Britain has almost as many overseas volunteers serving in its armed forces as the French Foreign Legion, The Herald revealed.
The number of soldiers from Commonwealth and other countries who enlisted in the UK's Army, Navy and RAF rose by 790 last year to 7240. By comparison, the famous Legion Etrangere has 7600 men in its ranks.If the 3000 Gurkhas were included, Britain's foreign legion would outnumber that of France and Spain, which deliberately recruit foreigners for military service.
They include 2030 Fijians, 600 Zimbabweans and 460 from the tiny Caribbean island state of St Vincent and the Grenadines. There are also 880 from South Africa, 140 from Kenya and 170 from Australian and New Zealand. Another 80 are from Canada. Almost one in 10 of the soldiers in the Royal Regiment of Scotland is Fijian. The number of Caribbean volunteers has shot up, with the St Vincent contingent rising from 280 in 2006 to 460 last year. South African volunteers rose from 720 to 880, while Trindad and Tobago's contribution to British numbers increased by almost one-third from 70 to just over 100.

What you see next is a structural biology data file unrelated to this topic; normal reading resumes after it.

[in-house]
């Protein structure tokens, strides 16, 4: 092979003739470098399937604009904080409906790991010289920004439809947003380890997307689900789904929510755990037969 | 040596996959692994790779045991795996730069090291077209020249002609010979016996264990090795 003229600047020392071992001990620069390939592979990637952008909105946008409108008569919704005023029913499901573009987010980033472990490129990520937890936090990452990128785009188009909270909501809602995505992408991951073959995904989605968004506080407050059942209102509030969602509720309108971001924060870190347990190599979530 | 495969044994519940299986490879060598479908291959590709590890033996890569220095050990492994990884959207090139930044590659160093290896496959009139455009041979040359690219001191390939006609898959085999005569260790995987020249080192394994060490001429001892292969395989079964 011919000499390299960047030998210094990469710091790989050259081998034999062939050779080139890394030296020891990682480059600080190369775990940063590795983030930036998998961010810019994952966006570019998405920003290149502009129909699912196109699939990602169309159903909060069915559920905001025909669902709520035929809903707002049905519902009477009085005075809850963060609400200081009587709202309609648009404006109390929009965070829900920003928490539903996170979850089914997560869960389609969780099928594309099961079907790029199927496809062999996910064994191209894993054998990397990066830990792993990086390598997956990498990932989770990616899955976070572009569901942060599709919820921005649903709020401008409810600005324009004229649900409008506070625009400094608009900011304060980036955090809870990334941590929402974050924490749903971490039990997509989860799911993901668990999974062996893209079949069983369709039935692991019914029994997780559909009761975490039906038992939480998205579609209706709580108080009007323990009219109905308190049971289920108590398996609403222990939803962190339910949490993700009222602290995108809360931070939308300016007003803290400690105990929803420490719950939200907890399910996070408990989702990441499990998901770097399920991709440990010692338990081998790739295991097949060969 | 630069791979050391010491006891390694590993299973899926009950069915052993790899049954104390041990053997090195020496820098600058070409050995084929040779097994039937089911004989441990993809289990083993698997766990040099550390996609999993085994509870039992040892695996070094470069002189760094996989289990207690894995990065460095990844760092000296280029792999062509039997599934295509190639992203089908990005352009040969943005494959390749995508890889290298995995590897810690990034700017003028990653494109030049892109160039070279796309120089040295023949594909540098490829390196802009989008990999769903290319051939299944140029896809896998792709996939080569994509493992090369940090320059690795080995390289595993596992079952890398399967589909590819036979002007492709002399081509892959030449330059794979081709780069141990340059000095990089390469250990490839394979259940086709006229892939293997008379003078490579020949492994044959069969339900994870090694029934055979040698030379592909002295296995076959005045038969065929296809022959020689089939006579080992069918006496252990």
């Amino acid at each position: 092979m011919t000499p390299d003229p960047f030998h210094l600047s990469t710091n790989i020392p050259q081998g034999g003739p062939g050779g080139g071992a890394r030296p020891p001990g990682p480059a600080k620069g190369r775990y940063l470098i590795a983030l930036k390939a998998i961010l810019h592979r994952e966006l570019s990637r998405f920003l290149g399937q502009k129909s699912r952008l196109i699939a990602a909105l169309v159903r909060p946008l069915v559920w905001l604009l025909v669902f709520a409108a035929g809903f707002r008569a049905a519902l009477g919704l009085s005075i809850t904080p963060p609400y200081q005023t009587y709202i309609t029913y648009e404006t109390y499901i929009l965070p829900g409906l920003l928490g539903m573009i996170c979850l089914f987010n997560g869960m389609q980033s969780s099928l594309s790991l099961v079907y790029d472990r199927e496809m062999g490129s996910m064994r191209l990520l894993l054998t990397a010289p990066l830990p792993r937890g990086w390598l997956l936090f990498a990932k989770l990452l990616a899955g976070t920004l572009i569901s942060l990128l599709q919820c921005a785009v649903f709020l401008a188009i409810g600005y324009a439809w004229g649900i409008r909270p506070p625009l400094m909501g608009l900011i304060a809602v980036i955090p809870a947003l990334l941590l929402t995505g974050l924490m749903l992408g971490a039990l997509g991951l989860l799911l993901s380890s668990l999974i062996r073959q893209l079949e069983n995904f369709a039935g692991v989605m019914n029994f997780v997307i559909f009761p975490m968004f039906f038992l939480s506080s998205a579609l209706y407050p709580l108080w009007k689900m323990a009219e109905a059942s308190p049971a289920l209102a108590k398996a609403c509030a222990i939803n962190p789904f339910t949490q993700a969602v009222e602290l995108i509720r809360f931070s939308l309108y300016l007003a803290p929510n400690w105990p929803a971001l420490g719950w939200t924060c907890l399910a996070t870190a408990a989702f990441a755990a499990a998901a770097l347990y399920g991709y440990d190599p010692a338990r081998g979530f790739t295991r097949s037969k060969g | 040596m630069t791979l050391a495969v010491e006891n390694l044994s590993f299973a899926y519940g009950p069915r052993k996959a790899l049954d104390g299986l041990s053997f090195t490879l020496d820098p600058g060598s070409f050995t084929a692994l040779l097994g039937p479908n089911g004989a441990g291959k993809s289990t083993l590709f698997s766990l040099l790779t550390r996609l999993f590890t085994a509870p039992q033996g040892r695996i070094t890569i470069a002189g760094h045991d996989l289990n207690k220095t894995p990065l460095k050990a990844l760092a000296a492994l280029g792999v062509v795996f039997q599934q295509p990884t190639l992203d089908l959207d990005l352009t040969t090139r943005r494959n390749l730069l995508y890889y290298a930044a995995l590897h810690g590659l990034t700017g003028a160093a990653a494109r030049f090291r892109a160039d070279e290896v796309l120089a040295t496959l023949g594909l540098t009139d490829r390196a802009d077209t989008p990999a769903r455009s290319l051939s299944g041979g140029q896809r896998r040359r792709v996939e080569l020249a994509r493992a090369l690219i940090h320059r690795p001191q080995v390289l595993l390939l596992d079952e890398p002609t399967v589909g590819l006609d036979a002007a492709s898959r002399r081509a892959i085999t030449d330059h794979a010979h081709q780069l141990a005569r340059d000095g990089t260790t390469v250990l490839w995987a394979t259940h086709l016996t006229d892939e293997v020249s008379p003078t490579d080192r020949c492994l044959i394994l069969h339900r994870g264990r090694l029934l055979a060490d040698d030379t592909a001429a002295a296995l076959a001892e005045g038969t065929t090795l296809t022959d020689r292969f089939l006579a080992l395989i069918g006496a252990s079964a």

High unemployment at home, almost 25% in most Caribbean islands, and political or social unrest appear to be the main driving forces behind the enlistments. Zimbabwe, now in economic and political meltdown, produced a 20% rise.